By Chris Homewood, University of Leeds
What do The Amazing Spider-Man 2, X-Men: Days of Future Past, and Godzilla have in common? Aside from belonging to the summer blockbuster class of 2014, they all feature China in some form or another.
Many of these Chinese moments are fleeting – the future X-Men, for example, mount their last stand from a temple in an unspecified Chinese mountain range – but from an industry perspective, their inclusion is far from incidental. They are symptomatic of Hollywood’s renewed targeting of the tightly regulated Chinese film market, which is now the second largest after the US, making an estimated $3.6bn (£2.1bn) in 2013.
Sensing a gold rush, the Hollywood majors are scrabbling to incorporate more Chinese elements in their most lucrative blockbusters. They’re not just trying to pull in larger Chinese audiences (who typically enjoy US feature films), but to garner favour with China Film Group (CFG), the state monopoly that runs cinemas, produces, finances and distributes films, and controls the import of foreign titles.
Behind the great wall
Although Hollywood dominates the import quota, it is merely a big fish in a small pond – CFG only allows 34 foreign films a year, and American films that make it to Chinese screens are often subject to measures designed to protect domestic productions, such as competitive release scheduling. Crucially, these films also only keep a 25% share of their Chinese box office receipts.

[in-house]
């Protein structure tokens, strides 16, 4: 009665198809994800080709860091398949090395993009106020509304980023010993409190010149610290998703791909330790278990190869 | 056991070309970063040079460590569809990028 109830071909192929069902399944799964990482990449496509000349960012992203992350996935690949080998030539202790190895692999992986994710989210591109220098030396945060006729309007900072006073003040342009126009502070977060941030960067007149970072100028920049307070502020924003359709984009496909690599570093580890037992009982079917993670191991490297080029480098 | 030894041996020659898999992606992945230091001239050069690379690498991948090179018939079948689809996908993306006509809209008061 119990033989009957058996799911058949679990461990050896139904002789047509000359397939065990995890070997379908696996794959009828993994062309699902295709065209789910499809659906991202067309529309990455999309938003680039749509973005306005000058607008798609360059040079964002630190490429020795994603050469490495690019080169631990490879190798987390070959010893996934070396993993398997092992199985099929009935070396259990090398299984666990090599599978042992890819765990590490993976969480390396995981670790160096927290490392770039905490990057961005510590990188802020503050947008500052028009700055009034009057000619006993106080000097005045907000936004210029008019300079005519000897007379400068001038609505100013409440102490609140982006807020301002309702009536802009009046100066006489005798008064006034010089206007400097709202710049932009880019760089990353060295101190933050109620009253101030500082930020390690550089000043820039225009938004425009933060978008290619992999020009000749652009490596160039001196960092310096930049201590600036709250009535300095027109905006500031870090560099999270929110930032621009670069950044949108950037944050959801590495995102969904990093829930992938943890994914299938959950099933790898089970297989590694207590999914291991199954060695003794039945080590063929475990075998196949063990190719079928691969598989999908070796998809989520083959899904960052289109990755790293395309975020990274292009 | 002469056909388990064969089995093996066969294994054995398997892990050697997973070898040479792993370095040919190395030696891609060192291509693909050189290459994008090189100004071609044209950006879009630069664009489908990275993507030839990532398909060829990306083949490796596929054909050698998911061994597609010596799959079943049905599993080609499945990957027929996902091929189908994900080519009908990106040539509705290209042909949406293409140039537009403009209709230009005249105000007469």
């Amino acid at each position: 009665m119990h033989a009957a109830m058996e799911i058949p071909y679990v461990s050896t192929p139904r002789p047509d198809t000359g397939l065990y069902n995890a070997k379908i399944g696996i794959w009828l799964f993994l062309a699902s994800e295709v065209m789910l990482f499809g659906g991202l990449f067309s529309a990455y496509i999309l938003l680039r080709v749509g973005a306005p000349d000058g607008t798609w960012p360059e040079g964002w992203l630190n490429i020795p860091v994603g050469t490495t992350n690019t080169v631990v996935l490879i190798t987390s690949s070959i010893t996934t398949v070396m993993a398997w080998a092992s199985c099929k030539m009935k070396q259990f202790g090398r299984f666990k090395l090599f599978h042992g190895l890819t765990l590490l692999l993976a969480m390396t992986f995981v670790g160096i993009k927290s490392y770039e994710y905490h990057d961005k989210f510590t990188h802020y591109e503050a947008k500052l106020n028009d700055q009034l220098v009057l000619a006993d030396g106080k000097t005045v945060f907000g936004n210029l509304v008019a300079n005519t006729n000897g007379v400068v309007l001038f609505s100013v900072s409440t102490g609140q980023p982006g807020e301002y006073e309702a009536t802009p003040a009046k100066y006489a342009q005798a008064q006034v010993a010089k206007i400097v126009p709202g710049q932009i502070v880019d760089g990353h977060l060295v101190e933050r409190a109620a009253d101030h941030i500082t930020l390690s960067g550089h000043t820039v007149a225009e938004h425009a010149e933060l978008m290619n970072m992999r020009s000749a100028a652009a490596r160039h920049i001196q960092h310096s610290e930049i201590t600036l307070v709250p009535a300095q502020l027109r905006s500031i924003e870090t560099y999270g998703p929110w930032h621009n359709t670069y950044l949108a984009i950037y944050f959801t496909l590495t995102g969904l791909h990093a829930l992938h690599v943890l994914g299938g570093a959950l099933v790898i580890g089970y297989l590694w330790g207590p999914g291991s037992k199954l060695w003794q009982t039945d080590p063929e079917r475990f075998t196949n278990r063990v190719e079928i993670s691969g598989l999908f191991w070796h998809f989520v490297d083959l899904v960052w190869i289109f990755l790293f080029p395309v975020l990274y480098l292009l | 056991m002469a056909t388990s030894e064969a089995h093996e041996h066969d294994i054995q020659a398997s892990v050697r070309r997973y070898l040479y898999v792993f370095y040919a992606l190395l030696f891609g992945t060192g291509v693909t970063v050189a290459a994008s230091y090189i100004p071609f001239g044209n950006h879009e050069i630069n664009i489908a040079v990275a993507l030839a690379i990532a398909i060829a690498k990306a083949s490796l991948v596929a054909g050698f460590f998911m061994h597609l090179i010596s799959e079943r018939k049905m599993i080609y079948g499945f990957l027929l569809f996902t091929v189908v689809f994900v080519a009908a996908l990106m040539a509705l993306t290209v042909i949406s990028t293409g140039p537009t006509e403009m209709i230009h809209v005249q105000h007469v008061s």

In a bid to figure out the Chinese market and circumvent the so-called “great wall” quota, Hollywood has turned to the China Film Co-Production Corporation (CFCC) and the benefits of its “joint-production” model.
Sino-American co-productions count as domestic Chinese ventures, and they yield a healthier 38% box office return – but to do so they are required to include positive “Chinese elements”.
Michael Bay’s Transformers: age of Extinction, which opens in UK cinemas this weekend, is third American film to adopt this model. One of the most hotly anticipated summer blockbuster of 2014, it features a heavily China-inflected story.